Exactly How Flexible is the Co-First Author Asterisk?

Co-first author asteriskTalk to any set of identical twins for the first time and at some point in the conversation you’ll undoubtedly ask whether they ever switched places in order to play a joke on their parents, teachers, girlfriends or boyfriends. While each set of twins may answer differently, they’ve usually drawn an ethical line somewhere in the sand as to how far they think it’s appropriate to take the undercover mission. In science, ask co-first authors whether they switch the author biline on their CV and the line in the sand might not be as clear.

This week we’ll be continuing our recent publication-themed discussion by focusing on the one of the more polarizing topics in publishing: co-first authorship. In preparation of a larger discussion on the merits and faults of the co-first author strategy, we wanted to gather some data regarding your opinion about the flexibility of an author biline that contains the asterisk.

Traditionally, co-first authors are indicated by an asterisk and the order of the individuals is the decision of the PI. Once the paper is published, it appears in print as follows:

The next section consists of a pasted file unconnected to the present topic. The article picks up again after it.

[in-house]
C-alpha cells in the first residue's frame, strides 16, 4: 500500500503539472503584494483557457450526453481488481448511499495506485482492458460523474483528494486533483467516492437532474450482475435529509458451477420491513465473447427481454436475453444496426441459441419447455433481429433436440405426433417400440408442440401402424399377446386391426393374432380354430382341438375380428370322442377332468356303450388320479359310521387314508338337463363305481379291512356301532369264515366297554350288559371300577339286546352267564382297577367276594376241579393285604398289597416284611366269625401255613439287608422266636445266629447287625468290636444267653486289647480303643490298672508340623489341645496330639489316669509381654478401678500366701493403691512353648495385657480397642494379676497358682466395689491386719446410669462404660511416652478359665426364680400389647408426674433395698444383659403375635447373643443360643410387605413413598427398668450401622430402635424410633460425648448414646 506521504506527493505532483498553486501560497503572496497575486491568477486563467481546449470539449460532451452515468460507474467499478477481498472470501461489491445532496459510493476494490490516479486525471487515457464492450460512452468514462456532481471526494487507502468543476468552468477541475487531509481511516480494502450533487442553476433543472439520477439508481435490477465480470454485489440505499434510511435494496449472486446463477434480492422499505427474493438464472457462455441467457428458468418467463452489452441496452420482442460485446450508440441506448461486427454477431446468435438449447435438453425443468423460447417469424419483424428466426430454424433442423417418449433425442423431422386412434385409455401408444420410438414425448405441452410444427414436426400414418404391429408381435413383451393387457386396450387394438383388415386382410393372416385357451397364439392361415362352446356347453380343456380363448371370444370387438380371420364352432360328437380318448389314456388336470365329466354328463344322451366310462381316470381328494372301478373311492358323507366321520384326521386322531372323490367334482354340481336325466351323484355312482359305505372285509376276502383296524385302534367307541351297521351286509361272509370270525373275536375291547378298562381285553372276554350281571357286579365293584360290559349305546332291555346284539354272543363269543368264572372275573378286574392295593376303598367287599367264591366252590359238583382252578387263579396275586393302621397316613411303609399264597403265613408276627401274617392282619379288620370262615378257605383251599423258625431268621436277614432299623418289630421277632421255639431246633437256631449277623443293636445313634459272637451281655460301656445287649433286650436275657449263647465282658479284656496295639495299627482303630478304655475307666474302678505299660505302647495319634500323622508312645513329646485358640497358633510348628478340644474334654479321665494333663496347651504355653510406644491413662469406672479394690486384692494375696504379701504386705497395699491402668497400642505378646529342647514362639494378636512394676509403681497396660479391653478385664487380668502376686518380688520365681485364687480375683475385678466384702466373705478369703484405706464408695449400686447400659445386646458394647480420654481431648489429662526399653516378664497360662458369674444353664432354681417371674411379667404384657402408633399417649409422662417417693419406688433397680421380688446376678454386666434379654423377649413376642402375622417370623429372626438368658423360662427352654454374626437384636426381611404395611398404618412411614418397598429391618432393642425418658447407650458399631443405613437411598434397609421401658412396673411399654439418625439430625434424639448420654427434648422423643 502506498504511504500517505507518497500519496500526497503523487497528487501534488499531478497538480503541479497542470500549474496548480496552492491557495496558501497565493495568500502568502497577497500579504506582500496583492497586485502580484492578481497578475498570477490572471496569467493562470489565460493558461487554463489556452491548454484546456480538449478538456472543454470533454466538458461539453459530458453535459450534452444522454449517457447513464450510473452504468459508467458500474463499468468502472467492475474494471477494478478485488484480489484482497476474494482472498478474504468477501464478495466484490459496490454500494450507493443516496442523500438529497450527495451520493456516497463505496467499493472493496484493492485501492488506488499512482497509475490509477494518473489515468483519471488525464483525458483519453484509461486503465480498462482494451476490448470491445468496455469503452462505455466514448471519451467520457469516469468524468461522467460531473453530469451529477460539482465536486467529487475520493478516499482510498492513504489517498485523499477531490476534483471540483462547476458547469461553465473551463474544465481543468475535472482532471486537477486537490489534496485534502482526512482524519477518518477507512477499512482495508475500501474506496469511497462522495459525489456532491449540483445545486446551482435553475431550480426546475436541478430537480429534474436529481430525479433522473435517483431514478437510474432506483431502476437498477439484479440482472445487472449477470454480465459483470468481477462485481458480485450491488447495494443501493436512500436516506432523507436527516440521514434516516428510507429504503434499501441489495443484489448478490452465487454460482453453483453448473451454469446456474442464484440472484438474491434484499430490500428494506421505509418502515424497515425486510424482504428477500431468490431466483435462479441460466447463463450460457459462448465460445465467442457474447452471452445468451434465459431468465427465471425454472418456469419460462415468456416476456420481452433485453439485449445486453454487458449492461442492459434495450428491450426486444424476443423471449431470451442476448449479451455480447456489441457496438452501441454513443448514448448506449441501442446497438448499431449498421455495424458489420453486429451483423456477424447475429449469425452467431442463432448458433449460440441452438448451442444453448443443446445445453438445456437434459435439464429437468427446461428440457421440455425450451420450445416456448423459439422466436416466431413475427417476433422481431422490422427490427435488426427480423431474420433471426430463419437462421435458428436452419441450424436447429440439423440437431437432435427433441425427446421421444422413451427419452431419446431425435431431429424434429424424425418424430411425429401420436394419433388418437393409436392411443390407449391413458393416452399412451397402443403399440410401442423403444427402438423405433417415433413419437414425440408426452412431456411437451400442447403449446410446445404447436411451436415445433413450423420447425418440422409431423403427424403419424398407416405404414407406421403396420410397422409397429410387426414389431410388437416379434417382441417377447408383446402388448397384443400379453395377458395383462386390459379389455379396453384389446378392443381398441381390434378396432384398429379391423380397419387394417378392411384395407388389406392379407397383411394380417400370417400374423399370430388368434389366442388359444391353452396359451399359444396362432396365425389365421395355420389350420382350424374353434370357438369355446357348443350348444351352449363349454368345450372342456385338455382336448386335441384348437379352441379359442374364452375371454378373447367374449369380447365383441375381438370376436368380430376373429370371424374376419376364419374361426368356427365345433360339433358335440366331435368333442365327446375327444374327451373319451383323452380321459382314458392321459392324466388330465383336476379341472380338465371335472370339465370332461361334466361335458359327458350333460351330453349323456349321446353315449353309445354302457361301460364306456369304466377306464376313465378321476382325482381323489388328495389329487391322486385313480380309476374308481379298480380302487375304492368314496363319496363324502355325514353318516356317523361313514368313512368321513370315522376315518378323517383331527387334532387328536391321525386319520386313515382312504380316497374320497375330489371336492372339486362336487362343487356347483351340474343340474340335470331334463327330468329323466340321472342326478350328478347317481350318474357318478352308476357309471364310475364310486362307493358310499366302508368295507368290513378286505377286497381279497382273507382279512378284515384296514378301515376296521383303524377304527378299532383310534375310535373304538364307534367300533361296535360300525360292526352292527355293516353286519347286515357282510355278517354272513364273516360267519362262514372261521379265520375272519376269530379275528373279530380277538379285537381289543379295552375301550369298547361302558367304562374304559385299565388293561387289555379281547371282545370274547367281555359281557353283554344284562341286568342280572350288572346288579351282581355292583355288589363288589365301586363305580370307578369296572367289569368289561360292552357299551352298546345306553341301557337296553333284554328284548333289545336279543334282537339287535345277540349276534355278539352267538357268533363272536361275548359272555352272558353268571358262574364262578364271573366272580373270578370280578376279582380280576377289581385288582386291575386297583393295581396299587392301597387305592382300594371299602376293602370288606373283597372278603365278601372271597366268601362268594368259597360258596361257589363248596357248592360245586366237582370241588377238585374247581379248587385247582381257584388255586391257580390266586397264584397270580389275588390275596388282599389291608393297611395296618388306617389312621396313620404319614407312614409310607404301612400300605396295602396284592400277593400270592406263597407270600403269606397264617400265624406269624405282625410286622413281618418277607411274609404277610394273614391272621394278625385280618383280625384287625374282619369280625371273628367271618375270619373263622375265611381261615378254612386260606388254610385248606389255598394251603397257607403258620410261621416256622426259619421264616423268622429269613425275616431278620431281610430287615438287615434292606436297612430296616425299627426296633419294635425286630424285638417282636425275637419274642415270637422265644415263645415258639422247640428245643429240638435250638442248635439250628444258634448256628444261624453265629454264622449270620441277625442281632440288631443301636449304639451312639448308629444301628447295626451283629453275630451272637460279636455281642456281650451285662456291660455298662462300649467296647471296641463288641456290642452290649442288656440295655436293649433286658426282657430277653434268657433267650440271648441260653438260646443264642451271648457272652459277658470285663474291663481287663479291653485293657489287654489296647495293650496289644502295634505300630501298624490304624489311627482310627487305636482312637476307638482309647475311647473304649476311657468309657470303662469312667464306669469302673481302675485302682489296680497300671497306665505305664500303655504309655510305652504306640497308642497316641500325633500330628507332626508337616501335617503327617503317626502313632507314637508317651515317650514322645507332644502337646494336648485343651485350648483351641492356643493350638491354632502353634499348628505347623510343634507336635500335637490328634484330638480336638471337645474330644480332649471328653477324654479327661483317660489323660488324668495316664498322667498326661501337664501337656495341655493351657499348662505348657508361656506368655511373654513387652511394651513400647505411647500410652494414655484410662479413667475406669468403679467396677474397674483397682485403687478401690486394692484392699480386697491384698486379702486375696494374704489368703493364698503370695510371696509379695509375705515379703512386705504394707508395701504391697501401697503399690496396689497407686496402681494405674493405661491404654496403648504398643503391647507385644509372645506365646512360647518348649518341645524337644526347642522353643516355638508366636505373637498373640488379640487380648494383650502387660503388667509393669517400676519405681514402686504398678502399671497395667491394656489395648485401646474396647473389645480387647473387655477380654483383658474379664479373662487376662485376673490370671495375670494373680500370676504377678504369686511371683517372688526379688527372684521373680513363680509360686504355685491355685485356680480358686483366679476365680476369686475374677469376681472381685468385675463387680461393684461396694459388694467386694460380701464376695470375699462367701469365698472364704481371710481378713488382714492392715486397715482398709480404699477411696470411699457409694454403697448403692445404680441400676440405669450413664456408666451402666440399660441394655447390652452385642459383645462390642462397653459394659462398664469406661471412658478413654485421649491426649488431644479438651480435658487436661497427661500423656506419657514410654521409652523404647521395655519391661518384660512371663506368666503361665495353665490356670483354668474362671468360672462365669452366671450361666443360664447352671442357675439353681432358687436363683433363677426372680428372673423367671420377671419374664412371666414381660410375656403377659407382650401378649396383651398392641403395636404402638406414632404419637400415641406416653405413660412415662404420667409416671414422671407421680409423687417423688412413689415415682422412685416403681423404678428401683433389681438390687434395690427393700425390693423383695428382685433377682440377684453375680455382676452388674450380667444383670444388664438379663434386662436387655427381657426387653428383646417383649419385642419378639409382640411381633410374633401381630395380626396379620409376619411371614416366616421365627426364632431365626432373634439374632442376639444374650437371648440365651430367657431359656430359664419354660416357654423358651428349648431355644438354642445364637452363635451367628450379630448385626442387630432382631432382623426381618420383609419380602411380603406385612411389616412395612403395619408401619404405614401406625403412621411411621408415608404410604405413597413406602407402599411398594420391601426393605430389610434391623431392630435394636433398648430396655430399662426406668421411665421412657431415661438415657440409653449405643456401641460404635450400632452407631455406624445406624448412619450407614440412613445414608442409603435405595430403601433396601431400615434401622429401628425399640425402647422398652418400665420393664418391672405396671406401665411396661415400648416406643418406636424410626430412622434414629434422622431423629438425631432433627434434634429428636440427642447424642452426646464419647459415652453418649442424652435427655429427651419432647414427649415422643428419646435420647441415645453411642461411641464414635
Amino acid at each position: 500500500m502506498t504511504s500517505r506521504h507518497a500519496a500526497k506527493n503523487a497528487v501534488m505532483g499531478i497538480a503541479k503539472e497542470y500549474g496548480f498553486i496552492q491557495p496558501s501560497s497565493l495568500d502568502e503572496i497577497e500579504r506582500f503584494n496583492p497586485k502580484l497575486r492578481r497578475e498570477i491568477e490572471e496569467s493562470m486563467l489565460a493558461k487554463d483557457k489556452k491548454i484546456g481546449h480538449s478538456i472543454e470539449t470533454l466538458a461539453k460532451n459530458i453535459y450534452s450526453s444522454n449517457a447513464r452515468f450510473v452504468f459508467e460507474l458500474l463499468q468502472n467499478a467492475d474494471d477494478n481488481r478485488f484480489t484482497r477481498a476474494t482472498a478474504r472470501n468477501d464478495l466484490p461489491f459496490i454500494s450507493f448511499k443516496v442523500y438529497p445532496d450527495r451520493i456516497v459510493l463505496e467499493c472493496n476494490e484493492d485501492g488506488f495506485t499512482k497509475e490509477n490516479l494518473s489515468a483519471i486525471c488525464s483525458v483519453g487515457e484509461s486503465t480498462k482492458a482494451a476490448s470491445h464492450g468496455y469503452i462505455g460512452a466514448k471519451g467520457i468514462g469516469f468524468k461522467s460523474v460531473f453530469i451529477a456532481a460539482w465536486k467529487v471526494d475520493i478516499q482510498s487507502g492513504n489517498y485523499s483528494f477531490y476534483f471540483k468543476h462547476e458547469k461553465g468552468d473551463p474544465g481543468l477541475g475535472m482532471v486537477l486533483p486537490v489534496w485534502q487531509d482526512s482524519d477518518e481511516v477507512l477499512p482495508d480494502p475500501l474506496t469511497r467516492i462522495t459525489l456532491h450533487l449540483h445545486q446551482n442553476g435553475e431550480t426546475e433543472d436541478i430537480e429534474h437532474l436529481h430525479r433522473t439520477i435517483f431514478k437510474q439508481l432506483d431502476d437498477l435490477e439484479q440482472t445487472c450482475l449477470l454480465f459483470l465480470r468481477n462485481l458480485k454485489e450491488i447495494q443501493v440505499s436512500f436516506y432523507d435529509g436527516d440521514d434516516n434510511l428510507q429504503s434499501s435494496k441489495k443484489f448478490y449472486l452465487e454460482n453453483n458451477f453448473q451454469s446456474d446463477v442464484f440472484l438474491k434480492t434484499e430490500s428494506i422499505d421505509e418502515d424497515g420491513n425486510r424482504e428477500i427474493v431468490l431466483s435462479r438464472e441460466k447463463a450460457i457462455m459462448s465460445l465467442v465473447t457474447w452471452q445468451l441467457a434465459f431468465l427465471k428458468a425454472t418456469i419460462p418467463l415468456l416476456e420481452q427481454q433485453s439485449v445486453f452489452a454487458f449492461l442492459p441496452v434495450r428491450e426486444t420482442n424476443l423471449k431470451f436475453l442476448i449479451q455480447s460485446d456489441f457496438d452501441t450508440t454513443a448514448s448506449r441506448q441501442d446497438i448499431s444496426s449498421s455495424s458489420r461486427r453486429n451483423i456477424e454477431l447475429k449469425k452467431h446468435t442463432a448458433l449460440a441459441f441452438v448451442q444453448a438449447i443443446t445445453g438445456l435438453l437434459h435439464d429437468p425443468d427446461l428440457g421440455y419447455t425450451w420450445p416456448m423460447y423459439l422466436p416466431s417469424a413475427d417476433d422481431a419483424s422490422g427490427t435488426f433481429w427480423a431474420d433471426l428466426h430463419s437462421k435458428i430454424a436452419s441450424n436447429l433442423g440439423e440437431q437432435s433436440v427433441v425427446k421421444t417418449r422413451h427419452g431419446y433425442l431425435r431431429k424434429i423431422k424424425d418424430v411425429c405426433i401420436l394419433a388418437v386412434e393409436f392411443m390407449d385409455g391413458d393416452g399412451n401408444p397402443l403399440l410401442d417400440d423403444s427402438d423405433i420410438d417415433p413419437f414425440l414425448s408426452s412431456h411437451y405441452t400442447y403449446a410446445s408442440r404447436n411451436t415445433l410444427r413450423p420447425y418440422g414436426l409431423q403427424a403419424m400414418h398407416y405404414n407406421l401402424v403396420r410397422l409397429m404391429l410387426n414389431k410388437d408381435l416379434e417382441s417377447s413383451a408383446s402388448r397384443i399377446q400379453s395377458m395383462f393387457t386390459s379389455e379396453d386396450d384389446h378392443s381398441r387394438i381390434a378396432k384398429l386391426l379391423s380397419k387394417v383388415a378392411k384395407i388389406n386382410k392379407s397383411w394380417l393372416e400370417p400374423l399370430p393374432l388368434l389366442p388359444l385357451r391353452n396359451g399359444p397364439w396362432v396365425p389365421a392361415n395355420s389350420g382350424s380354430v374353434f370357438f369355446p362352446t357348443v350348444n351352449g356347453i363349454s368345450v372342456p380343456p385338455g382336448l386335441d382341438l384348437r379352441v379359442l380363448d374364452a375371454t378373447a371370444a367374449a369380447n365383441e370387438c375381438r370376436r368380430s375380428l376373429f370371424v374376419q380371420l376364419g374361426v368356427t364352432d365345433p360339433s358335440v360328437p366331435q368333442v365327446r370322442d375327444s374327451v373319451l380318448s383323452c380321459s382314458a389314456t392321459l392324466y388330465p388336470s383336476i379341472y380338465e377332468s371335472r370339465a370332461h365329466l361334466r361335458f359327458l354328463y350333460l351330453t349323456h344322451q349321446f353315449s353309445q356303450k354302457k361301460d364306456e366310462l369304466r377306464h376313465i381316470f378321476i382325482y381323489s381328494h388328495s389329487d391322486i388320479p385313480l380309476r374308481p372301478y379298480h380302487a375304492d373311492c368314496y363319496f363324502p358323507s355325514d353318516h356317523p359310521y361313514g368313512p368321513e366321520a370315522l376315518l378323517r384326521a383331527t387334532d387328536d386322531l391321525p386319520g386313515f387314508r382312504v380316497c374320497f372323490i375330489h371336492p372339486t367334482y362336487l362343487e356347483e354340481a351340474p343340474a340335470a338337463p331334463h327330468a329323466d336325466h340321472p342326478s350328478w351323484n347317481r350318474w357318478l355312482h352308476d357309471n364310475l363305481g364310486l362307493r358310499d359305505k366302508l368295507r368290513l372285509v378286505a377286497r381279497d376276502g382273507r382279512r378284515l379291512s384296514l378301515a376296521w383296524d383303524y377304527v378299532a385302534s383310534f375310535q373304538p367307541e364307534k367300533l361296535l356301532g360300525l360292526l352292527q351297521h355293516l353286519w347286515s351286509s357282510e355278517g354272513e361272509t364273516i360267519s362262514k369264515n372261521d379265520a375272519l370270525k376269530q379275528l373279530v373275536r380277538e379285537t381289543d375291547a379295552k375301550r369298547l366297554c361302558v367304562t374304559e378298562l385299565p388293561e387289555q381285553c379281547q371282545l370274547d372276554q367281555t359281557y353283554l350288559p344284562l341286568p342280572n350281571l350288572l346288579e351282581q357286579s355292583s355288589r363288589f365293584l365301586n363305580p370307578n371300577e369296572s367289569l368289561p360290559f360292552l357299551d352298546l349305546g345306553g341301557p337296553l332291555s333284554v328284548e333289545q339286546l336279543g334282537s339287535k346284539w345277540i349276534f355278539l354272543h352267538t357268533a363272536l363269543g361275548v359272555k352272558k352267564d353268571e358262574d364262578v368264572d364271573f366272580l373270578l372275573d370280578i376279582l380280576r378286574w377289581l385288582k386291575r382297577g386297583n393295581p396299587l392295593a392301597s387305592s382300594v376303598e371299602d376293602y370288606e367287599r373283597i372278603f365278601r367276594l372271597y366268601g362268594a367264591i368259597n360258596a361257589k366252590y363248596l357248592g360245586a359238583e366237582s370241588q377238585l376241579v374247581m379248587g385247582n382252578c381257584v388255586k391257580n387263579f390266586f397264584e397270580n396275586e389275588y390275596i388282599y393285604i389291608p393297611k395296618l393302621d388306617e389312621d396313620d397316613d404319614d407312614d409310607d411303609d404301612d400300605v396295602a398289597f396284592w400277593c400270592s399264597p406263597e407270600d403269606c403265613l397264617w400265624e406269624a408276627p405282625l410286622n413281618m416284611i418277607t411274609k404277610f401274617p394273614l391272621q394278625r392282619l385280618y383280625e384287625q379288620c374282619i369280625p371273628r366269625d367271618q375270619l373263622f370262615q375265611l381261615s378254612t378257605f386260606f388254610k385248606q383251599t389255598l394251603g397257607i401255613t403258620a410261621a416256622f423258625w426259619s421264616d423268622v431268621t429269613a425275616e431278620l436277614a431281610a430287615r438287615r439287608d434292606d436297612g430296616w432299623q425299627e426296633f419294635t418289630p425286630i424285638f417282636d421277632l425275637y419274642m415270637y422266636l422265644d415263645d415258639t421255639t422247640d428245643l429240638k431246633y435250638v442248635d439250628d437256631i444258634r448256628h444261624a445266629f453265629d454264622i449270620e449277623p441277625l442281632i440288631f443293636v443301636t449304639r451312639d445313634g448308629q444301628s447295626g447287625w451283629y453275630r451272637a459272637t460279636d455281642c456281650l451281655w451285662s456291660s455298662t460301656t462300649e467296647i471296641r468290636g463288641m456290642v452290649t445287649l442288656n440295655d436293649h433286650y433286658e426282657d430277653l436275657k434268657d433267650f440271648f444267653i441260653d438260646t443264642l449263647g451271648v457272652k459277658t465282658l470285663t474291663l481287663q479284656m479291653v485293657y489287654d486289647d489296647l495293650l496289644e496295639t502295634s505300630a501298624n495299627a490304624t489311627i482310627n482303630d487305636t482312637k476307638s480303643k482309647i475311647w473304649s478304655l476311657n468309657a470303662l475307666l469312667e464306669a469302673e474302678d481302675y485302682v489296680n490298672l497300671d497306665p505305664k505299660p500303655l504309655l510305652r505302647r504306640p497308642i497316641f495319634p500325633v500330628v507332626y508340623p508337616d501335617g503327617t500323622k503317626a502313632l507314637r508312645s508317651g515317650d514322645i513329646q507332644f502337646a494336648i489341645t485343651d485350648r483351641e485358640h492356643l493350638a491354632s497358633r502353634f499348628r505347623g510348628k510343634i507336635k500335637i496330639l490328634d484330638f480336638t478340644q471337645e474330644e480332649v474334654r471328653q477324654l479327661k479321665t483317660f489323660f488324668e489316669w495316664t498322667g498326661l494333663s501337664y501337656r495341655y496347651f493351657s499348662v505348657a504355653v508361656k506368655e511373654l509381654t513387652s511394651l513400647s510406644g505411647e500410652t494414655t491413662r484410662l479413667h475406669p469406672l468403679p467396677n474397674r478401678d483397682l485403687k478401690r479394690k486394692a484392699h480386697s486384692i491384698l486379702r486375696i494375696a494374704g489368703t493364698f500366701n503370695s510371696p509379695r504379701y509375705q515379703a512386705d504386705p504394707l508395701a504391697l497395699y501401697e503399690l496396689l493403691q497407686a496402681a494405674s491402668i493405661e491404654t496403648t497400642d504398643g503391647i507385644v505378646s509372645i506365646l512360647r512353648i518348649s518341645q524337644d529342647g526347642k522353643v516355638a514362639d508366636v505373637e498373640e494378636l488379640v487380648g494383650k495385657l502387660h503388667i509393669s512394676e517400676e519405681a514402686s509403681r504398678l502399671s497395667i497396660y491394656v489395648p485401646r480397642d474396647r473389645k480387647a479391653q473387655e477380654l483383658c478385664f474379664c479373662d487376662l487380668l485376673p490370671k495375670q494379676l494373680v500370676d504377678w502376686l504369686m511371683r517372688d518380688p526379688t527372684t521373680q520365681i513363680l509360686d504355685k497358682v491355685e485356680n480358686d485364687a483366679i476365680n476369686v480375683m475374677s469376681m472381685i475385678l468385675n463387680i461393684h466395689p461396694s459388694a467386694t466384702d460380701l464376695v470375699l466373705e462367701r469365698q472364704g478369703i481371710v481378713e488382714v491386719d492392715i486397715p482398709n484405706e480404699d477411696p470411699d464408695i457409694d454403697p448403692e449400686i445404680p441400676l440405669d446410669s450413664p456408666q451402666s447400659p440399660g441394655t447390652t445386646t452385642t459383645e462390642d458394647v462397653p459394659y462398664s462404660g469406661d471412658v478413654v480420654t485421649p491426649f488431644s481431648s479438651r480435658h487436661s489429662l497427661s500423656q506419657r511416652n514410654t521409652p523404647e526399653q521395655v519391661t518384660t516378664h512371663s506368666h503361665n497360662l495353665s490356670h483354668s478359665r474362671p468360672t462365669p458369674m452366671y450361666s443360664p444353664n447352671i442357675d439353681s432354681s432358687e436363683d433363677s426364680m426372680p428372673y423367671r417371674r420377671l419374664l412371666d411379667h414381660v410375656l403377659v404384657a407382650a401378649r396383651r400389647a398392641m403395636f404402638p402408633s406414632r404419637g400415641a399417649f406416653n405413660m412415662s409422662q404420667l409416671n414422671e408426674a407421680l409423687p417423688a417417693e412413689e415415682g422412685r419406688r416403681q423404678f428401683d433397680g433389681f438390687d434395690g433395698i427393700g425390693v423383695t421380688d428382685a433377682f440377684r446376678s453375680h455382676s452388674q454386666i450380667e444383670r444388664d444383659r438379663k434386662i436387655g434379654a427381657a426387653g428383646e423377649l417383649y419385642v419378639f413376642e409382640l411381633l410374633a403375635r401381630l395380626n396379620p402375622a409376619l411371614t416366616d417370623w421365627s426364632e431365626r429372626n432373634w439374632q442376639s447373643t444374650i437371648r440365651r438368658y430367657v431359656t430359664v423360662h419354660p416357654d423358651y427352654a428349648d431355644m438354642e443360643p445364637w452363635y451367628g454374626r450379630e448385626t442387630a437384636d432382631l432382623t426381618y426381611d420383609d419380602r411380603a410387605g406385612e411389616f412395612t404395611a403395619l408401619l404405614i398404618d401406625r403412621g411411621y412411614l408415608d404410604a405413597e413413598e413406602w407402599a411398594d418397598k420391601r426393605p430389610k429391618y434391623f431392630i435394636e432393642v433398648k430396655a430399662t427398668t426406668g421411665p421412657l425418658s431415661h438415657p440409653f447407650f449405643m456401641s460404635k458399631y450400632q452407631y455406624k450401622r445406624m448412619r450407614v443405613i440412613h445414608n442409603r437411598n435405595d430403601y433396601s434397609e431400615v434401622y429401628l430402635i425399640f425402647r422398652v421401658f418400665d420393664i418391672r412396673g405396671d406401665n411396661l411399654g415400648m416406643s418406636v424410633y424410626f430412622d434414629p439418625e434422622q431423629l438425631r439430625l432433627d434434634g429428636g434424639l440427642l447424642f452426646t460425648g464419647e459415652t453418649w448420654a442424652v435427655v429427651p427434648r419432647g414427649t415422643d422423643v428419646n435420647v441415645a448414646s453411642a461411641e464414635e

co-Author 1*, co-Author 2*, Author 3, and Author 4.

However, in this case co-Author 2 may feel slighted and some argue that co-Author 2 has the right to swap the order of the first two authors when listing the paper on their CV, resulting in the following biline:

co-Author 2*, co-Author 1*, Author 3, and Author 4.

On the other hand, some believe that the biline must remain exactly as it is in the original paper and that co-first author papers should therefore be listed in a CV as follows:

co-Author 1*, co-Author 2*, Author 3, and Author 4.

*these authors contributed equally to this work

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What do you think?